Vice President Welcomes New Citizens During Independence Day Naturalization Ceremony
By Victoria Blue | National Archives News
WASHINGTON, July 4, 2019 — The Vice President of the United States welcomed 44 new U.S. citizens during a special ceremony in the National Archives Rotunda on July 4.
Sworn in just steps away from the Charters of Freedom—the Declaration of Independence, the Constitution, and the Bill of Rights—the new Americans hail from 26 different countries: Afghanistan, Argentina, Bangladesh, Bolivia, Canada, China, Costa Rica, Ecuador, Egypt, El Salvador, Ethiopia, Ghana, Grenada, Guinea, Honduras, India, Iraq, Latvia, Mexico, Morocco, Nepal, Pakistan, Peru, Sierra Leone, South Korea, and Vietnam.
Vice President Mike Pence was the keynote speaker, and his wife, Karen, was in attendance. David S. Ferriero, Archivist of the United States; Elaine L. Chao, United States Secretary of Transportation; Ken Cuccinelli, Acting Director of United States Citizenship and Immigration Services (USCIS); and Sarah Taylor, Washington District Director of USCIS, also took part in the ceremony.
“There’s no better place to become an American citizen than here in this room,” Ferriero said. “Behind me is the Constitution, which remains the basis on which our Federal Government is structured. The Preamble contains three important words: ‘We the People.’ That brief, brief phrase is the essence of our democracy.”
Ferriero also spoke about using the passenger lists in the National Archives’ holdings to discover more about his own family heritage. He is the grandson of Italian immigrants, Paolo Ferriero and Antonia Giorgio, who arrived from Naples, Italy, at the turn of the century. Ferriero’s great-grandfather David Buckley arrived in 1883 from County Cork, Ireland.
“Many Americans have stories like mine, and now you are newly naturalized citizens and will have your own journey to share,” Ferriero said. “We have over 15 billion pages of records here at the National Archives. Becoming American citizens makes you part of the National Archives. Your naturalization records will be a part of our holdings, and someday, your descendants will search our records to discover your history.”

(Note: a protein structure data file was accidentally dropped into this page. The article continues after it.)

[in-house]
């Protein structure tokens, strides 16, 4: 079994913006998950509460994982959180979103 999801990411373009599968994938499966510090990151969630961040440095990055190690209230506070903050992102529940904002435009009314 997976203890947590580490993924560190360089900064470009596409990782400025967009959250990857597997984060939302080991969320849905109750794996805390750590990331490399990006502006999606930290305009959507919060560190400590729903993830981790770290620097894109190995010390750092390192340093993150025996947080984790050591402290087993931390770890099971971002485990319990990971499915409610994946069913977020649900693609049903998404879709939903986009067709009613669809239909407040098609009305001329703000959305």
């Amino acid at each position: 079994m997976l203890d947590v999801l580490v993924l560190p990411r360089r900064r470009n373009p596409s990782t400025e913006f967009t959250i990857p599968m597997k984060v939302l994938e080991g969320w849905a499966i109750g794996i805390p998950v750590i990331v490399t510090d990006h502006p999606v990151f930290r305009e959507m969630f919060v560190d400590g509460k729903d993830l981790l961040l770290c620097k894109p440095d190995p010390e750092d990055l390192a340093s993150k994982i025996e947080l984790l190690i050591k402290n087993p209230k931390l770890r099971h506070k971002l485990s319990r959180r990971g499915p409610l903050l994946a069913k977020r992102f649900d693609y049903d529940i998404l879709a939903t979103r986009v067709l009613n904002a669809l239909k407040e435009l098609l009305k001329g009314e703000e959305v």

Ken Cuccinelli, Acting Director of USCIS, administered the oath of allegiance.
“It is a distinct privilege for me to join you and take part in such an important milestone in your lives,” Cuccinelli said. “I’m proud to welcome you as America’s newest citizens, as individuals who’ve made a commitment to this greatest of nations, and I’m confident you’ll dedicate yourself to exercising your new rights and fully meeting your responsibilities as U.S. citizens, all while making positive contributions to the communities in which you live and your new nation.”
Secretary of Transportation Elaine Chao opened her remarks by saying “Wow! You’re so lucky to have the ceremony at the National Archives, home of the founding documents of the United States on America’s Independence Day, and presided over by the Vice President of the United States!”